Workers hadn’t even patched the bullet holes in Dallas police headquarters, put there by crazed shooter James Boulware, when City Hall promised to better secure the building. Police Chief David Brown called it “critical work.”
After three months, the city allocated $1 million from the 2015-16 budget for police department-wide security improvements. And Wednesday, three months after approving the sum and nearly seven after the shooting, the City Council gave the Public Works Department $125,000 — to hire a consultant to tell them how to spend the money. “The City Council today only approved a contract to hire a consultant to assess what security improvements are needed,” says Richard Hill, the city’s senior public information officer. “The $1 million was what was allocated in the city’s budget for security improvements. This contract will help steer the spending of that allocation.”
The local chapter of the Fraternal Order of Police remains unimpressed with the additional money being spent and the pace of security enhancements. “The mayor said this was an emergency,” says FOP President Richard Todd. “It’s been seven months. I’d hate to see how slow they move with something that wasn’t urgent.”
The item can be found in the PDF here, agenda item 28 on page 6. It allocates money to study security enhancements at headquarters and seven substations. The firm it hired, Gensler, is based in San Francisco.
One of the ironies of the study is that the DPD conducts similar risk assessments for businesses. In the security game this expertise is called crime prevention through environmental design. “We have officers who are trained in CPTED who can tell us how to secure these buildings,” Todd says. “The city is just wasting money.”
In the meantime, Todd says, small stations are dealing with security conditions that are more lax than headquarters. Citizens can pull into police station parking lots, approach doorways and generally spook armed officers getting ready for work. And police are on edge, rattled by the rare but high-profile ambushes reported across the country. “We’re targets,” he says. “And if we’re vulnerable, the city is vulnerable.”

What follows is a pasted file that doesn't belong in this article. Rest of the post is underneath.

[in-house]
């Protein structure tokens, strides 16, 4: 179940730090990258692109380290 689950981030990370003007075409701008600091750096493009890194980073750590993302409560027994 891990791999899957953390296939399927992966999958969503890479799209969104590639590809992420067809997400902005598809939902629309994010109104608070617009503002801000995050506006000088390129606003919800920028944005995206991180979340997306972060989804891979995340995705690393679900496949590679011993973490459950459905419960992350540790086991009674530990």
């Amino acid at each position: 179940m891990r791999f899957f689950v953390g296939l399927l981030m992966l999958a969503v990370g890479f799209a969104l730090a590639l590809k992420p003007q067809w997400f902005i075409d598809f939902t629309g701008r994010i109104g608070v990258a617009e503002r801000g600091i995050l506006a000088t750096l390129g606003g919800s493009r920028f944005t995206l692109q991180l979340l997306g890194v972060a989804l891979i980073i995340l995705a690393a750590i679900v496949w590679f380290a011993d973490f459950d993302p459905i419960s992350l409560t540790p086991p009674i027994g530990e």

Officers have been pulled from street duty to guard stations. “We may have spent a million in overtime over the past seven months,” Todd says. “That’s 48 officers a day guarding perimeters, instead of someone just building a fence.”
It is not as easy as just building a fence. The debate in Dallas is at the crossroads of two opposing trends in law enforcement — making police stations harder targets for spree shooters and making them more accessible to the public. “It’s all about a good balance,” says Michael McKeon, an architect and vice president of Connecticut-based Kaestle Boos Associates Inc. “You can’t build something like Fort Knox and expect people to be comfortable coming there.”
Kaestle Boos has been designing police stations and schools since the mid-1960s. McKeon says that very few older buildings get retrofit for security because of excessive costs, as will be happening here in Dallas. His usual bread-and-butter comes from new construction. Installing heavy, bullet resistant glass and placing ballistic materials behind existing drywall are expensive procedures.
But McKeon also knows that in his business, violent incidents and improving economic conditions create clients. “Obviously this moved to the forefront after 9/11,” he tells the Observer. “It was pushed to the background during the depression. But now we see pent-up demand.”
A nut with a gun and homemade explosives clearly sparked the demand in Dallas, and incidents in Paris and California have seemingly increased the pressure to act. That action has come in the form of a consultant's report. “City staff will be discussing these issues with DPD over the next few weeks,” Hill says. ”Once a report is received from the consultant we will have a better idea of the scope of the work and a timeline.”
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